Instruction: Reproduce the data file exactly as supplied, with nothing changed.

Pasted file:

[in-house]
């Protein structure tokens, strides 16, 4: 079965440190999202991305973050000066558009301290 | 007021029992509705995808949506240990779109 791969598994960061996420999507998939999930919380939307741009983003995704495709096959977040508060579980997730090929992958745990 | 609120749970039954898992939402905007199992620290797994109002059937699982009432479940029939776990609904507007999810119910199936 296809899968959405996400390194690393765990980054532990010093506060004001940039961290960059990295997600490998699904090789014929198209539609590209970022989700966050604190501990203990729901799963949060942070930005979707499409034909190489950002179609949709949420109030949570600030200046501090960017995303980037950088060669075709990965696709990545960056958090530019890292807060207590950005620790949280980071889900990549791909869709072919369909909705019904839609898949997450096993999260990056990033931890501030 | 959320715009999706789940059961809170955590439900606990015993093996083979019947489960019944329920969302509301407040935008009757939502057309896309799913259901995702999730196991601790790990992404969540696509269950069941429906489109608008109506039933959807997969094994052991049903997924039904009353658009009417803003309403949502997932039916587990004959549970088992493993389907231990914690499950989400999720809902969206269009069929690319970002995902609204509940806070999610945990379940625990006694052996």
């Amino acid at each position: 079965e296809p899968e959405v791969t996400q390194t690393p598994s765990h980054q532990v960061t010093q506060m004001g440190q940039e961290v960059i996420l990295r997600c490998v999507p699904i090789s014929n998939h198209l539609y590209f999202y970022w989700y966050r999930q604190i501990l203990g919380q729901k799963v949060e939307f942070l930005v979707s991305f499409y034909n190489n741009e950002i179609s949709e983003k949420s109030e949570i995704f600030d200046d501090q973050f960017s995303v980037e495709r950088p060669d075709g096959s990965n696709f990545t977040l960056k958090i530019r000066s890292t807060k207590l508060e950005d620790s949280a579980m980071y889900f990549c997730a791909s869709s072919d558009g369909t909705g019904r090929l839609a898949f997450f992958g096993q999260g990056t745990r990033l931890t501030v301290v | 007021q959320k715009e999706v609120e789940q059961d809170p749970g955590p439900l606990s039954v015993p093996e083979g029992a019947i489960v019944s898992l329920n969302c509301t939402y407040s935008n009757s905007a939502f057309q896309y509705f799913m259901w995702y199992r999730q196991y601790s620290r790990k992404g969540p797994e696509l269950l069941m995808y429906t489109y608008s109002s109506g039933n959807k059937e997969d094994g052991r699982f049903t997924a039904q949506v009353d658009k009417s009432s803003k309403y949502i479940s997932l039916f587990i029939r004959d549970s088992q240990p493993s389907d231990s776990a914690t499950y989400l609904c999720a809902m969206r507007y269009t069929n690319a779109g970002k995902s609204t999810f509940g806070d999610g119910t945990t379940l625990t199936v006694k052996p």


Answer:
[in-house]
């Protein structure tokens, strides 16, 4: 079965440190999202991305973050000066558009301290 | 007021029992509705995808949506240990779109 791969598994960061996420999507998939999930919380939307741009983003995704495709096959977040508060579980997730090929992958745990 | 609120749970039954898992939402905007199992620290797994109002059937699982009432479940029939776990609904507007999810119910199936 296809899968959405996400390194690393765990980054532990010093506060004001940039961290960059990295997600490998699904090789014929198209539609590209970022989700966050604190501990203990729901799963949060942070930005979707499409034909190489950002179609949709949420109030949570600030200046501090960017995303980037950088060669075709990965696709990545960056958090530019890292807060207590950005620790949280980071889900990549791909869709072919369909909705019904839609898949997450096993999260990056990033931890501030 | 959320715009999706789940059961809170955590439900606990015993093996083979019947489960019944329920969302509301407040935008009757939502057309896309799913259901995702999730196991601790790990992404969540696509269950069941429906489109608008109506039933959807997969094994052991049903997924039904009353658009009417803003309403949502997932039916587990004959549970088992493993389907231990914690499950989400999720809902969206269009069929690319970002995902609204509940806070999610945990379940625990006694052996």
């Amino acid at each position: 079965e296809p899968e959405v791969t996400q390194t690393p598994s765990h980054q532990v960061t010093q506060m004001g440190q940039e961290v960059i996420l990295r997600c490998v999507p699904i090789s014929n998939h198209l539609y590209f999202y970022w989700y966050r999930q604190i501990l203990g919380q729901k799963v949060e939307f942070l930005v979707s991305f499409y034909n190489n741009e950002i179609s949709e983003k949420s109030e949570i995704f600030d200046d501090q973050f960017s995303v980037e495709r950088p060669d075709g096959s990965n696709f990545t977040l960056k958090i530019r000066s890292t807060k207590l508060e950005d620790s949280a579980m980071y889900f990549c997730a791909s869709s072919d558009g369909t909705g019904r090929l839609a898949f997450f992958g096993q999260g990056t745990r990033l931890t501030v301290v | 007021q959320k715009e999706v609120e789940q059961d809170p749970g955590p439900l606990s039954v015993p093996e083979g029992a019947i489960v019944s898992l329920n969302c509301t939402y407040s935008n009757s905007a939502f057309q896309y509705f799913m259901w995702y199992r999730q196991y601790s620290r790990k992404g969540p797994e696509l269950l069941m995808y429906t489109y608008s109002s109506g039933n959807k059937e997969d094994g052991r699982f049903t997924a039904q949506v009353d658009k009417s009432s803003k309403y949502i479940s997932l039916f587990i029939r004959d549970s088992q240990p493993s389907d231990s776990a914690t499950y989400l609904c999720a809902m969206r507007y269009t069929n690319a779109g970002k995902s609204t999810f509940g806070d999610g119910t945990t379940l625990t199936v006694k052996p």